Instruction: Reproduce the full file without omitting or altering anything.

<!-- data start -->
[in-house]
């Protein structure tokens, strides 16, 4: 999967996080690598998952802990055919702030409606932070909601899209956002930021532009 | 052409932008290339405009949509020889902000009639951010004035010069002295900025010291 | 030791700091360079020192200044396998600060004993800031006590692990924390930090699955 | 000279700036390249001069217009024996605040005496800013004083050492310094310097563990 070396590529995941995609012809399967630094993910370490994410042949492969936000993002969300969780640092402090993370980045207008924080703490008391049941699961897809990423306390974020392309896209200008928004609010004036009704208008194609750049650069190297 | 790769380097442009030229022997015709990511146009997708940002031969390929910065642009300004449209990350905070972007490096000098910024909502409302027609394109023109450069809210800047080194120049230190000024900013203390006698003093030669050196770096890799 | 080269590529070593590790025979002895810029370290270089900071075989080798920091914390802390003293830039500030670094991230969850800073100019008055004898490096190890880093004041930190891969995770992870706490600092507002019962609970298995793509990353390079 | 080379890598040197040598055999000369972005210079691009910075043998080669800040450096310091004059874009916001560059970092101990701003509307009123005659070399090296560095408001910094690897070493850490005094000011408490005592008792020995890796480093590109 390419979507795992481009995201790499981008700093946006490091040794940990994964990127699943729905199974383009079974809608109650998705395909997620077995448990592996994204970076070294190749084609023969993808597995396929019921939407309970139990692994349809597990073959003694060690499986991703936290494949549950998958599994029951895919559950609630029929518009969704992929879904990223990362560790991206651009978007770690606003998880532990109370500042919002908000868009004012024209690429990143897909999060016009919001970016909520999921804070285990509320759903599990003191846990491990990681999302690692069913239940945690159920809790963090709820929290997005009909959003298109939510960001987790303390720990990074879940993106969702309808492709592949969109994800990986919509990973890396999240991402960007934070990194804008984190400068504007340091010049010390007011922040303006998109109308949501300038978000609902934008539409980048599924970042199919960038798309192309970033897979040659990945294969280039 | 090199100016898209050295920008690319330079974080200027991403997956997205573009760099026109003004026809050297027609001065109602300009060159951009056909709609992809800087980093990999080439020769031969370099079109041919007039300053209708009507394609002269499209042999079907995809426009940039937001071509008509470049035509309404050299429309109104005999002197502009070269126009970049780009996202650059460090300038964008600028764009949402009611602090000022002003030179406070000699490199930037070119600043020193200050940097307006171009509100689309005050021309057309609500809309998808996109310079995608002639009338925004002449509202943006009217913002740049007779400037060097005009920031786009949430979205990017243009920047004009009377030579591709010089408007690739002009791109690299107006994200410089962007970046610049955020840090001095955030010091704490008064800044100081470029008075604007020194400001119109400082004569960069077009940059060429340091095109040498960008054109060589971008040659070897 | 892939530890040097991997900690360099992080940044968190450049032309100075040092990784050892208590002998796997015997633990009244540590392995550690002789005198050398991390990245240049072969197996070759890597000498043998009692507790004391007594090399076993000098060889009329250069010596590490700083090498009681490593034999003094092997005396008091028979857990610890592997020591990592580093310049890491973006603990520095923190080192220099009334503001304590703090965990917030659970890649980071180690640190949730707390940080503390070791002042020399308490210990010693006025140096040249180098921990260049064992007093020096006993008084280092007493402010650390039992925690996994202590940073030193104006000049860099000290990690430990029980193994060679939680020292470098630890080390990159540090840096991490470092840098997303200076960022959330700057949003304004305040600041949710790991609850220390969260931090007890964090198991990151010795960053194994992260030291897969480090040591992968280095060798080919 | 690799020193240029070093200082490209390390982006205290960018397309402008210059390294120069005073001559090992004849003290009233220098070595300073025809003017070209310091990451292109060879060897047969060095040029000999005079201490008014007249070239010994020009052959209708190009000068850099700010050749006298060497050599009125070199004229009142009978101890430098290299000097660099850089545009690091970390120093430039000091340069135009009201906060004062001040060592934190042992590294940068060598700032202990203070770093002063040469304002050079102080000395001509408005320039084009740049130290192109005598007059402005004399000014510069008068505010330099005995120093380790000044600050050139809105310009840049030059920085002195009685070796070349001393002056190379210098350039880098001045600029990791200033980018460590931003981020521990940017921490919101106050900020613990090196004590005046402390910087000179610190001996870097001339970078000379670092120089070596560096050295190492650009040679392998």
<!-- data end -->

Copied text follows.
[in-house]
């Protein structure tokens, strides 16, 4: 999967996080690598998952802990055919702030409606932070909601899209956002930021532009 | 052409932008290339405009949509020889902000009639951010004035010069002295900025010291 | 030791700091360079020192200044396998600060004993800031006590692990924390930090699955 | 000279700036390249001069217009024996605040005496800013004083050492310094310097563990 070396590529995941995609012809399967630094993910370490994410042949492969936000993002969300969780640092402090993370980045207008924080703490008391049941699961897809990423306390974020392309896209200008928004609010004036009704208008194609750049650069190297 | 790769380097442009030229022997015709990511146009997708940002031969390929910065642009300004449209990350905070972007490096000098910024909502409302027609394109023109450069809210800047080194120049230190000024900013203390006698003093030669050196770096890799 | 080269590529070593590790025979002895810029370290270089900071075989080798920091914390802390003293830039500030670094991230969850800073100019008055004898490096190890880093004041930190891969995770992870706490600092507002019962609970298995793509990353390079 | 080379890598040197040598055999000369972005210079691009910075043998080669800040450096310091004059874009916001560059970092101990701003509307009123005659070399090296560095408001910094690897070493850490005094000011408490005592008792020995890796480093590109 390419979507795992481009995201790499981008700093946006490091040794940990994964990127699943729905199974383009079974809608109650998705395909997620077995448990592996994204970076070294190749084609023969993808597995396929019921939407309970139990692994349809597990073959003694060690499986991703936290494949549950998958599994029951895919559950609630029929518009969704992929879904990223990362560790991206651009978007770690606003998880532990109370500042919002908000868009004012024209690429990143897909999060016009919001970016909520999921804070285990509320759903599990003191846990491990990681999302690692069913239940945690159920809790963090709820929290997005009909959003298109939510960001987790303390720990990074879940993106969702309808492709592949969109994800990986919509990973890396999240991402960007934070990194804008984190400068504007340091010049010390007011922040303006998109109308949501300038978000609902934008539409980048599924970042199919960038798309192309970033897979040659990945294969280039 | 090199100016898209050295920008690319330079974080200027991403997956997205573009760099026109003004026809050297027609001065109602300009060159951009056909709609992809800087980093990999080439020769031969370099079109041919007039300053209708009507394609002269499209042999079907995809426009940039937001071509008509470049035509309404050299429309109104005999002197502009070269126009970049780009996202650059460090300038964008600028764009949402009611602090000022002003030179406070000699490199930037070119600043020193200050940097307006171009509100689309005050021309057309609500809309998808996109310079995608002639009338925004002449509202943006009217913002740049007779400037060097005009920031786009949430979205990017243009920047004009009377030579591709010089408007690739002009791109690299107006994200410089962007970046610049955020840090001095955030010091704490008064800044100081470029008075604007020194400001119109400082004569960069077009940059060429340091095109040498960008054109060589971008040659070897 | 892939530890040097991997900690360099992080940044968190450049032309100075040092990784050892208590002998796997015997633990009244540590392995550690002789005198050398991390990245240049072969197996070759890597000498043998009692507790004391007594090399076993000098060889009329250069010596590490700083090498009681490593034999003094092997005396008091028979857990610890592997020591990592580093310049890491973006603990520095923190080192220099009334503001304590703090965990917030659970890649980071180690640190949730707390940080503390070791002042020399308490210990010693006025140096040249180098921990260049064992007093020096006993008084280092007493402010650390039992925690996994202590940073030193104006000049860099000290990690430990029980193994060679939680020292470098630890080390990159540090840096991490470092840098997303200076960022959330700057949003304004305040600041949710790991609850220390969260931090007890964090198991990151010795960053194994992260030291897969480090040591992968280095060798080919 | 690799020193240029070093200082490209390390982006205290960018397309402008210059390294120069005073001559090992004849003290009233220098070595300073025809003017070209310091990451292109060879060897047969060095040029000999005079201490008014007249070239010994020009052959209708190009000068850099700010050749006298060497050599009125070199004229009142009978101890430098290299000097660099850089545009690091970390120093430039000091340069135009009201906060004062001040060592934190042992590294940068060598700032202990203070770093002063040469304002050079102080000395001509408005320039084009740049130290192109005598007059402005004399000014510069008068505010330099005995120093380790000044600050050139809105310009840049030059920085002195009685070796070349001393002056190379210098350039880098001045600029990791200033980018460590931003981020521990940017921490919101106050900020613990090196004590005046402390910087000179610190001996870097001339970078000379670092120089070596560096050295190492650009040679392998």